A series of short pieces on the Opinion Page of the Times today address the question: Does Poetry Matter? Not surprisingly, the writers, all of them published poets, think that it does. Their defenses of poetry generally take one of two lines. The first is the poetry performs some vital function for our culture and for us individually. David Biepiel explains that “poetry has ritualized human life. It has dramatized and informed us with metaphors and figures of feeling and thought, mysteries and politics, birth and death, and all the occasions we experience between womb and tomb.” William Logan writes: ” People can live without poetry, just as they can live without bread, or water, or air — at least for a time.” The other defense is the poetry can speak to ordinary people. It is not a dying art of the elite. Patrick Rosal writes: “If I say last week I saw 90 high school students, who were mostly strangers to one another, howl and weep and laugh and stomp their feet to — yes — poetry… If I told you, there are children, young adults, and grownups who love poetry like this, would you believe me? No, probably not.” But why would we not believe him? There are perhaps hundreds of thousands of Americans who could and do enjoy some forms of poetry, particularly slam and other forms of popular poetic performance. If we include hip-hop. the number rises to tens of millions.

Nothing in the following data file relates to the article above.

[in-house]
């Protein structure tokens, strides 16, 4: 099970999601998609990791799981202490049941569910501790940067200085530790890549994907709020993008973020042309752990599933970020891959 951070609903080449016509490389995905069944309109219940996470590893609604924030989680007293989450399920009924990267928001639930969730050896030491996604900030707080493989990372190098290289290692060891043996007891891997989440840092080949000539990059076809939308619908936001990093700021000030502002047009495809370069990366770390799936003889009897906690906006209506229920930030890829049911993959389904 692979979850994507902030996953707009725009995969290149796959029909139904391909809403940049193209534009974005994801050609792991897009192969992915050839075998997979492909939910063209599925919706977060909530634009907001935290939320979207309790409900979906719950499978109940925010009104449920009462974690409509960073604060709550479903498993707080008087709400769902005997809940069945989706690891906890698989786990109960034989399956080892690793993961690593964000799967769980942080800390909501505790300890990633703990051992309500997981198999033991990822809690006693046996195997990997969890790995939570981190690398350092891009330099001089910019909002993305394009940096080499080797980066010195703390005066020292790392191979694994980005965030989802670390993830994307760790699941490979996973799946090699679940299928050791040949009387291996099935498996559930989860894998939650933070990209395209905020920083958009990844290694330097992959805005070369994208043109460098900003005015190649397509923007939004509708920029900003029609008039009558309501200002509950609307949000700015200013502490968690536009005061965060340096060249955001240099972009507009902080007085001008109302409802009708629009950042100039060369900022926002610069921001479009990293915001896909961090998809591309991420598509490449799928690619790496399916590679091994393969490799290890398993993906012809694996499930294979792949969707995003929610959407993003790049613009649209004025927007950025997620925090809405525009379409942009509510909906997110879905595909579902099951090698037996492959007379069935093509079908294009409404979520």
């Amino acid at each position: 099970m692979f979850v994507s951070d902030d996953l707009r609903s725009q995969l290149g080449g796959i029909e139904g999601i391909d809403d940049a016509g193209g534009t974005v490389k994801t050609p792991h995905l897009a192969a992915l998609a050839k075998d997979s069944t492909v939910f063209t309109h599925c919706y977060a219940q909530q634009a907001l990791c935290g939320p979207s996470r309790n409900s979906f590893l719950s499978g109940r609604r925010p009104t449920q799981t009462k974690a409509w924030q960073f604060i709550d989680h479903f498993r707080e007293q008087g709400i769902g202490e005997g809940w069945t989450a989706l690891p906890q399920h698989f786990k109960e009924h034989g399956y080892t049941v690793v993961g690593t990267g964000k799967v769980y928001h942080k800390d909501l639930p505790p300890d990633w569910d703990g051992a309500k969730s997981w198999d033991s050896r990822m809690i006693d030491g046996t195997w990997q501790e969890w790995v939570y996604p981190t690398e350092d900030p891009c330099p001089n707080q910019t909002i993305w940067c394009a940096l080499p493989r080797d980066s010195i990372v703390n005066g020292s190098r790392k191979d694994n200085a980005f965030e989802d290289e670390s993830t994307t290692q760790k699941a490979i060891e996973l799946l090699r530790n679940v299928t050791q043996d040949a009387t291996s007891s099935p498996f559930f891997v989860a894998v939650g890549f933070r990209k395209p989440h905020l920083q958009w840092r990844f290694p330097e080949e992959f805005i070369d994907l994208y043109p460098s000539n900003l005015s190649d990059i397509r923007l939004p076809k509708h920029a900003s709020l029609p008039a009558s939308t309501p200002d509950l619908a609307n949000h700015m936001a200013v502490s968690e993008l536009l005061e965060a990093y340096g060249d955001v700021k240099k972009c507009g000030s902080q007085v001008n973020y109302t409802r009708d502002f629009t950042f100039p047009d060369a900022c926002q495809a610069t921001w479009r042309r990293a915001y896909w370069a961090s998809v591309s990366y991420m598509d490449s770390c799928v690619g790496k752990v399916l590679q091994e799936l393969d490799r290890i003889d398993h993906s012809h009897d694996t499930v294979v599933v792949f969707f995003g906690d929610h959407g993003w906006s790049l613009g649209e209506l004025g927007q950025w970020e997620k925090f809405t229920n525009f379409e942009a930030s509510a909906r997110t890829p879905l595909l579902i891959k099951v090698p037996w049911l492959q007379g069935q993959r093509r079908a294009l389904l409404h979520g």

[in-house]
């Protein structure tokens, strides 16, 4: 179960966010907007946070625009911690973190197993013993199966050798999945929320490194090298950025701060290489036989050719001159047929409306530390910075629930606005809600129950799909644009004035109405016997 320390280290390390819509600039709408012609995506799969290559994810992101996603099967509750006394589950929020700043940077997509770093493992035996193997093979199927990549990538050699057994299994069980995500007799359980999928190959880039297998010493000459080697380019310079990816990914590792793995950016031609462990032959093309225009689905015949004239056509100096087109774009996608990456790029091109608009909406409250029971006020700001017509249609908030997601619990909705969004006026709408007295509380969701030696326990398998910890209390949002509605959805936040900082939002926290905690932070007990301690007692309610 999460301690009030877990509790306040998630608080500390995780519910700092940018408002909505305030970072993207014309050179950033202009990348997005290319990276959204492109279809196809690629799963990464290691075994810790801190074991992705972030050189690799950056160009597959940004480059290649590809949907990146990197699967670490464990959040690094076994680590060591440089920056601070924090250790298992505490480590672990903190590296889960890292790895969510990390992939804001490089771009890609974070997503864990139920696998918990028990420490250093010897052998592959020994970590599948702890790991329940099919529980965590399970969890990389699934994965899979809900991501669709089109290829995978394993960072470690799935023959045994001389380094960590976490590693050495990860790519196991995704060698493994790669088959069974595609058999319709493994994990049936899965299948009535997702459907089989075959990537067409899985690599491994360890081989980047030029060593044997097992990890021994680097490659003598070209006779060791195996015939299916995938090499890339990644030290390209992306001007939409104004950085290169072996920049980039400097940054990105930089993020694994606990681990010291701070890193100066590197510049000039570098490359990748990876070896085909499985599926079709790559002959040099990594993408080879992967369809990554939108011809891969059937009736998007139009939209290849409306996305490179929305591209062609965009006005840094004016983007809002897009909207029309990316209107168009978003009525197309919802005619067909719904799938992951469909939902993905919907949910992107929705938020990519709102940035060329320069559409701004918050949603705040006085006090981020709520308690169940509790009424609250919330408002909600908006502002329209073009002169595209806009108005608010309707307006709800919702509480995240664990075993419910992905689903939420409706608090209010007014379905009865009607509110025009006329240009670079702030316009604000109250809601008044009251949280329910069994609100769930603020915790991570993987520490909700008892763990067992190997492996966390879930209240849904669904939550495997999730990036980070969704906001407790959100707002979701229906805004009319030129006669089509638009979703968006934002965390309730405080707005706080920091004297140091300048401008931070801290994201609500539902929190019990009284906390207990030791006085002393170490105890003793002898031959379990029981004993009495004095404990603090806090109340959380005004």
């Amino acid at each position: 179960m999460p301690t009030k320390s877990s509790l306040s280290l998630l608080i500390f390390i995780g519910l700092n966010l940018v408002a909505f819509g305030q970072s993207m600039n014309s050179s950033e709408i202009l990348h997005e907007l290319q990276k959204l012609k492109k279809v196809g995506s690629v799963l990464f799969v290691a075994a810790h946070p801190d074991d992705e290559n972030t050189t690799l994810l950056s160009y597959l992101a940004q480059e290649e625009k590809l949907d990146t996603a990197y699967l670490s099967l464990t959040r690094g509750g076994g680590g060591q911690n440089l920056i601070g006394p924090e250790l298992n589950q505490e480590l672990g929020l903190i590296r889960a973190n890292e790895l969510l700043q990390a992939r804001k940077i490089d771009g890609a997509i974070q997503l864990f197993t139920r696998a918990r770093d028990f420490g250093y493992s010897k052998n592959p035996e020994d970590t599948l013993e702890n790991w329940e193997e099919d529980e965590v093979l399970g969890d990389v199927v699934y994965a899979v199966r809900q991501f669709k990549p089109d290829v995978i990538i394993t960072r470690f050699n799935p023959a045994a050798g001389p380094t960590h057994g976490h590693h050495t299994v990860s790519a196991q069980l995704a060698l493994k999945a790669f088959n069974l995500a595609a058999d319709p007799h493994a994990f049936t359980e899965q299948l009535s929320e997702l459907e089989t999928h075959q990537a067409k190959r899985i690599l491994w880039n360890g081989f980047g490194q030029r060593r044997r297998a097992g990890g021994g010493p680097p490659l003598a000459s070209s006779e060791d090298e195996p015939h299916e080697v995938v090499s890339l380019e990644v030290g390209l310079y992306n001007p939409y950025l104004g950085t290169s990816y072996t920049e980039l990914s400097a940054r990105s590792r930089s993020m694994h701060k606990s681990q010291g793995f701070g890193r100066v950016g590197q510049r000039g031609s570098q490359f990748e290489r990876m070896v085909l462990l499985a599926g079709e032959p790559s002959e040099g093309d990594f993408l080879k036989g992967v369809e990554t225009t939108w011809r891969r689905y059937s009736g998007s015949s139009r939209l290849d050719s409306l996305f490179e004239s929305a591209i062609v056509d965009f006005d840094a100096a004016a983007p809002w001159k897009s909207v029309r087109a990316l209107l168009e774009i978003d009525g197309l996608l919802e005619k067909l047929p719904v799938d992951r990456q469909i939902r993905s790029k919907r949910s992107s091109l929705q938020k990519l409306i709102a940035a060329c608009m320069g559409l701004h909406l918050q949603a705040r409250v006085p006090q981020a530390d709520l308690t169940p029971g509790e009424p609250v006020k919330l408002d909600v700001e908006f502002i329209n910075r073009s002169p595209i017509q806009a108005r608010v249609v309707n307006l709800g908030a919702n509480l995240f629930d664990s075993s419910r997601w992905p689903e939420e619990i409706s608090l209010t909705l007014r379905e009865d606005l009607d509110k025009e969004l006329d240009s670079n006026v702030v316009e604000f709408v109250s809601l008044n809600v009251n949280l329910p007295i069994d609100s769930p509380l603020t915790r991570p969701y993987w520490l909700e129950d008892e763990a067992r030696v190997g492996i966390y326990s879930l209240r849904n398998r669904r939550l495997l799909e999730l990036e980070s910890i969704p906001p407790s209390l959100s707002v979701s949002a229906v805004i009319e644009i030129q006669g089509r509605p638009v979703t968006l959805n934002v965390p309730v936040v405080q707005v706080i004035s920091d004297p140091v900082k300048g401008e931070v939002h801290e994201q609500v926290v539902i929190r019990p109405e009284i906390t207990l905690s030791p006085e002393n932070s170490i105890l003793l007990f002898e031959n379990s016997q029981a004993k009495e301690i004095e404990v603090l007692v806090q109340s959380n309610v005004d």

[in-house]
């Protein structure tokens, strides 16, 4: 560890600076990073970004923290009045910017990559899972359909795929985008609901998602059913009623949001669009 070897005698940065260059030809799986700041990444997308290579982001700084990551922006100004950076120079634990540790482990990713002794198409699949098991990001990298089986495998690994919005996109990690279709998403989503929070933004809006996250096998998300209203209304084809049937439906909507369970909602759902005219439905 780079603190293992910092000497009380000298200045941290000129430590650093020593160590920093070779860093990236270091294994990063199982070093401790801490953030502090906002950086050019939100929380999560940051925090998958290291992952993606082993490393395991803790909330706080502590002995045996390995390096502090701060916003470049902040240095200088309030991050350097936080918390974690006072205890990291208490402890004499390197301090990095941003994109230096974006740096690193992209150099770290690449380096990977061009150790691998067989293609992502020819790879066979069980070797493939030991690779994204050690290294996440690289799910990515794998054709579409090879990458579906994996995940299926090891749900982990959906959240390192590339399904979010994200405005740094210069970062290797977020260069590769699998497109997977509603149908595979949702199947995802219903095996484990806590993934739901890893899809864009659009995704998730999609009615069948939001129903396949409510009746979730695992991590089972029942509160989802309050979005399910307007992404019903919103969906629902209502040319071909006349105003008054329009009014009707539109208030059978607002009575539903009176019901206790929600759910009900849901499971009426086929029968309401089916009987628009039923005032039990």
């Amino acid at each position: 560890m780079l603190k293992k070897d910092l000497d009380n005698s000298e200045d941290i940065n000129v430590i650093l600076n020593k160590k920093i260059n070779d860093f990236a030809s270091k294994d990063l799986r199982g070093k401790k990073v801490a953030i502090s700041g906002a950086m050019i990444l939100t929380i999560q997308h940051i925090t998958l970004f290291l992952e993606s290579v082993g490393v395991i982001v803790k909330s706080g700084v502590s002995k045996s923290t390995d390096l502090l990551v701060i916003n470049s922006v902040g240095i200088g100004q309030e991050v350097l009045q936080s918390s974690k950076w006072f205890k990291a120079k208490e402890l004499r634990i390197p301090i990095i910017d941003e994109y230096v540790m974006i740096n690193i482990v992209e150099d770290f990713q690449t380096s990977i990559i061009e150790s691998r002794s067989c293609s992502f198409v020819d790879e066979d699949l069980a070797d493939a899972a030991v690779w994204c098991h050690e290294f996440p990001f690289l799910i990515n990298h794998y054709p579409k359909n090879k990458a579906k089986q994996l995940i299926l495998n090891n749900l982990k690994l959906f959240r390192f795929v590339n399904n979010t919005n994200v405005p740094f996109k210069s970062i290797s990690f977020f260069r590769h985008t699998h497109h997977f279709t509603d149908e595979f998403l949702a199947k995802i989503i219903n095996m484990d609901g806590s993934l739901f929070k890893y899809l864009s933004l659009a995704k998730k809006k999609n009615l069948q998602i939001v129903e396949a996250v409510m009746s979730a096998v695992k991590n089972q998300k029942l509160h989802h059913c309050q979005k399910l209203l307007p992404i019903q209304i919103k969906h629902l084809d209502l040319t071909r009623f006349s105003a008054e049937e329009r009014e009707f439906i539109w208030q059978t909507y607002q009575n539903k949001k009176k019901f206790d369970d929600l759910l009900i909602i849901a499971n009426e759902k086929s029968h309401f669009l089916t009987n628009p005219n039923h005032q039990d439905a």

Poetry matters to… those to whom it matters. That is, in the plenitude of our media culture, there is a community that reads or listens to poetry. Indeed, there are a number of overlapping communities who enjoy various forms of what we call poetry today. This is probably not enough for the seven poets writing in the Times, however. Implicitly or explicitly, they want to assign to poetry a universal importance: a role in our culture as a whole. For they still operate under the 19th and 20th century assumption that art, in this case poetry, must be central, even salvational, to us individually and collectively. But there simply is no universally agreed center to our contemporary media culture; there are only overlapping communities of interest. There are people for whom poetry matters, and those for whom it does not. The same can be said about prose fiction, painting, rock music, videogames, association football, and thousands of other cultural practices that were formerly labelled elite or popular. Each of these is central to one community, and for members of that community it may indeed organize and subordinate all the other cultural practices.
In our media culture today, there are centers, but no center.